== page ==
Every Wednesday, the Oregon Republican League will post the biographies of important figures, in the League's/State of Oregon's history. Feel free to comment or share stories of your family's Republican affiliation.
William Harrison Morton was born in Beaver County, Pennsylvania on 18 December 1842. He was the son of William Morton and Rebecca Hazen. William Morton was a soldier in the Civil War. He married on 23 May 1866 to Mary Helwig, a native of Pennsylvania. Seven children were born to this union. In 1885 William Morton moved to Oregon, lived in Portland for four years after which he moved to Beaverton, Oregon where he was in the florist business and built there one of the first large green-houses. William Morton later moved to Hillsboro, Oregon. In Hillsboro he built up an extensive seed business, and operated the only hothouse of any note in Washington County, located at the corner of Second and Lincoln streets. He was elected justice of the peace by his republican constituents and "stood at the head of mercantile and general affairs of Beaverton". William Morton was identified with such organizations as the United Artisans, the Lyons, and with the Department of Oregon Grand Army of the Republic ( G. A. R.) for which he held the office of officer of the day and Past Commander of the General Ransom Post Number 69 of Hillsboro. William was also Past Commander of Babcock Post at Beaverton, Oregon. He was also Secretary of the Washington County Veterans Association. William was a member of the First Baptist Church of Portland, Oregon.
This biography of Heman Johnson Geer was published as part of the Illustrated History of Union and Wallowa Counties. © The Centennial History Of Oregon, Vol. III Gaston, Pages 727-728.
Conspicuous among the earlier pioneers of Oregon was Heman J. Geer, who with his father's family settled in this state in 1847. The father spent the remainder of his days here on a farm, which he took up as government land at Butteville, near Champoeg. Heman J. Geer settled in Union county, and his last days were spent on a donation claim which he took up near Cove, passing away in 1904. He was the father of T. T. Geer, one of the governors of Oregon, also of Judd Geer, who for many years has been state fruit inspector. He was one of the first nurserymen in eastern Oregon and conducted a very successful business. Heman J. Geer was born in Zeno, Ohio, in 1828, and died in Oregon in 1904. He was a son of Joel Geer, a native of Connecticut, and of old colonial stock, representatives of the family still living in that state. The father removed to Ohio at an early day, being a pioneer of that state. Later he removed to Illinois in pioneer days and resided there for eight years, settling in Illinois at the time Harrison and Tyler were running for the office of president. In 1847 the family removed to Oregon, joining a wagon train composed of one hundred teams under Captain Palmer. The journey was made without any molestation by the Indians or any difficulty worthy of note, and the father settled at Butteville, near Champoeg, where he took up a donation claim upon which he remained the rest of his life, pursuing the vocation of farming.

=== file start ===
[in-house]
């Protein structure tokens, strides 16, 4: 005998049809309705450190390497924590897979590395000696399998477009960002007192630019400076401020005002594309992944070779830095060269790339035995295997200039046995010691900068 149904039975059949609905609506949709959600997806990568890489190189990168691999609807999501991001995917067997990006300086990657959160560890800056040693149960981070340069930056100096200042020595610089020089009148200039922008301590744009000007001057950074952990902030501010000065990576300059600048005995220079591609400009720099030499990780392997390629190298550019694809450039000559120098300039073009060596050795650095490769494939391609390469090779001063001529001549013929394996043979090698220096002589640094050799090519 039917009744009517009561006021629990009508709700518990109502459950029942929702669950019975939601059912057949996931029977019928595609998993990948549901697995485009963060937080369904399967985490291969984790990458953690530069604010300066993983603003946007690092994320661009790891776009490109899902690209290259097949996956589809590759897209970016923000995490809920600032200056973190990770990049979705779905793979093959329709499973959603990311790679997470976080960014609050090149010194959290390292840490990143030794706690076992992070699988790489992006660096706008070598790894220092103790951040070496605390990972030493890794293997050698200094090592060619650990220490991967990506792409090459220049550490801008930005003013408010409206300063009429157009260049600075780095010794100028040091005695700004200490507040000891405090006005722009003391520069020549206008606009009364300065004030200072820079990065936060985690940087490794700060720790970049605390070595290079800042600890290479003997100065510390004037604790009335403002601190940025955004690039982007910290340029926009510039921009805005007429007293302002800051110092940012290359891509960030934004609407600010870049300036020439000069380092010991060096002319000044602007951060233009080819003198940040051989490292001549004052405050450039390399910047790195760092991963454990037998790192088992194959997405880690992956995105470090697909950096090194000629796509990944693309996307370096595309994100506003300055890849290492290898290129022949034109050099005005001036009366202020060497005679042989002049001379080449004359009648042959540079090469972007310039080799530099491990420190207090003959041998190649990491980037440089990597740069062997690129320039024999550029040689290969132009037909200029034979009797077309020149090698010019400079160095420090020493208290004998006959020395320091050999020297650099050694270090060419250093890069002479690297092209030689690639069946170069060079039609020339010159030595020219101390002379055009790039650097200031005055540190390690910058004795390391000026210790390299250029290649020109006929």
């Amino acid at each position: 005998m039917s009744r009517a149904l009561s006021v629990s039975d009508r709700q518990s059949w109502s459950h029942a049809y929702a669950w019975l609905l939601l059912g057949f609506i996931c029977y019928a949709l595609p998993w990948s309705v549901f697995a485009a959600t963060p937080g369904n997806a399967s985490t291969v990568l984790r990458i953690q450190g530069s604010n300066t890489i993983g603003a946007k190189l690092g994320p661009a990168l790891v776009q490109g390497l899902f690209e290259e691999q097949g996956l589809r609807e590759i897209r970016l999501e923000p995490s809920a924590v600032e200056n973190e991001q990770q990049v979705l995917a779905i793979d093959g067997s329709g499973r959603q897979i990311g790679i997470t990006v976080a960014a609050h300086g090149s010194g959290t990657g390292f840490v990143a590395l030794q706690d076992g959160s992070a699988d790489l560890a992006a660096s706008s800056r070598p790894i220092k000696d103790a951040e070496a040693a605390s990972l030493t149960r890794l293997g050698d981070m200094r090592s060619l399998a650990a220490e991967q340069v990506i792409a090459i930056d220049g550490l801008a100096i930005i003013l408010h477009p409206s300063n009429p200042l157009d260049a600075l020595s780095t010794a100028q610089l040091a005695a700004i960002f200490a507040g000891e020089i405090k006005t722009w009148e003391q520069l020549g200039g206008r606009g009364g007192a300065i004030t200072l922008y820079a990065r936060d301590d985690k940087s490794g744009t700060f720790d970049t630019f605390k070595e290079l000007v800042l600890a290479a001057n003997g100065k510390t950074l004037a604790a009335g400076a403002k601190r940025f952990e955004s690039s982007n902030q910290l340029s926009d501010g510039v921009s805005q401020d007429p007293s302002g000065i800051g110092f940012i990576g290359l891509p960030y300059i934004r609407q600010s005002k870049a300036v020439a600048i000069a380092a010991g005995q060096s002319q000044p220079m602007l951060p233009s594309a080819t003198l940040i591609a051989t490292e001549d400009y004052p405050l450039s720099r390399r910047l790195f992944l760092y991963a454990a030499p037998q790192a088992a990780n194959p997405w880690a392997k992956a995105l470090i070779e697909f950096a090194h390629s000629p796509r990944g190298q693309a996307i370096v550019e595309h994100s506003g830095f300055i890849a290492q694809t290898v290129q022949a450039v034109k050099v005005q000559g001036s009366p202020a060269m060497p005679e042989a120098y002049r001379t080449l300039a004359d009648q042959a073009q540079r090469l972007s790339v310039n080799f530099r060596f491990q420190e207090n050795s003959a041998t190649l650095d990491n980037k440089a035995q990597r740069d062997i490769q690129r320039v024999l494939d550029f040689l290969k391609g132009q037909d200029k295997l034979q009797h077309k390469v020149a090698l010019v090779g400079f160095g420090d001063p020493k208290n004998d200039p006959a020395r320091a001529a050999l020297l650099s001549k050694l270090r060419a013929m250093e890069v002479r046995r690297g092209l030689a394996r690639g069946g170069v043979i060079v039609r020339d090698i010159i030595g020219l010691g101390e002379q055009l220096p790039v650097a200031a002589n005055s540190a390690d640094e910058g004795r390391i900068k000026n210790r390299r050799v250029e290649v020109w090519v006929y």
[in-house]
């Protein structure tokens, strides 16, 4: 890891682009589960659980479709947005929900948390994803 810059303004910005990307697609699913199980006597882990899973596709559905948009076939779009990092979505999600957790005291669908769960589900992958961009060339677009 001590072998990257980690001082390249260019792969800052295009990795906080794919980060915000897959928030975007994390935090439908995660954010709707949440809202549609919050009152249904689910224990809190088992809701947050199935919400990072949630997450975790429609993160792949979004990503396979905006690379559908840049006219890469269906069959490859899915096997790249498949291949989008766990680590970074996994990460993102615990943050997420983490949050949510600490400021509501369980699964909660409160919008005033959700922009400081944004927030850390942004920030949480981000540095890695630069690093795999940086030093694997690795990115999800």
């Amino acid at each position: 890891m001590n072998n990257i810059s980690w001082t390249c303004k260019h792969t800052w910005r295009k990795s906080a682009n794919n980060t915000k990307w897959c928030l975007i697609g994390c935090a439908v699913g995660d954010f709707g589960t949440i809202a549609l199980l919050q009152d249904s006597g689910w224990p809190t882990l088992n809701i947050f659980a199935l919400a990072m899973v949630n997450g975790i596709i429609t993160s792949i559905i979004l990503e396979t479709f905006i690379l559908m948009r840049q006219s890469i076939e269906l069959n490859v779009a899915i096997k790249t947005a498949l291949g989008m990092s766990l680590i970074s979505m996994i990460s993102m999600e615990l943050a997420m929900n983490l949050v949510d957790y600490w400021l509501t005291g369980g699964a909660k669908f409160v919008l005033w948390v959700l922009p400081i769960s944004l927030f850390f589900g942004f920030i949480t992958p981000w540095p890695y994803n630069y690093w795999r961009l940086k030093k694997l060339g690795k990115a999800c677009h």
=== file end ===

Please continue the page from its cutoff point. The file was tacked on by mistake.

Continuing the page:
Heman J. Geer received a good education in the schools of Ohio and Illinois and remained under the parental roof until after he attained his majority. In 1864 he settled in Canyon City where for two years he followed the business of mining. Then, after spending two years there, he removed to Cove where he took up government land, and with the exception of two years spent in Walla Walla made his home near Cove, which remained his place of residence until his death.
Mr. Geer was married in young manhood to Miss Eliza Duncan, whose parents were among the earliest settlers of the state, coming here in 1864. She passed away February 5, 1901, aged sixty-two years. In the family of Mr. and Mrs. Geer were four children: T. T., the eldest, who was at one time governor of Oregon; Theodosia, now Mrs. Joseph Jaynes; Judd; and Blaine, who is now living in Walla Walla, Washington. Mr. Geer was always a stanch republican, and took an active interest in the political affairs of the day. He was appointed deputy sheriff in 1866 under his brother, Isaiah Geer, the first sheriff of Union county. The county at that time comprised a good deal more territory than it does at present and within its boundaries were many adventurers, miners of doubtful antecedents and desperados, making the sheriff's duties by no means a holiday affair. His tenure of office continued for more than a year and in the performance of his duties he was never found wanting.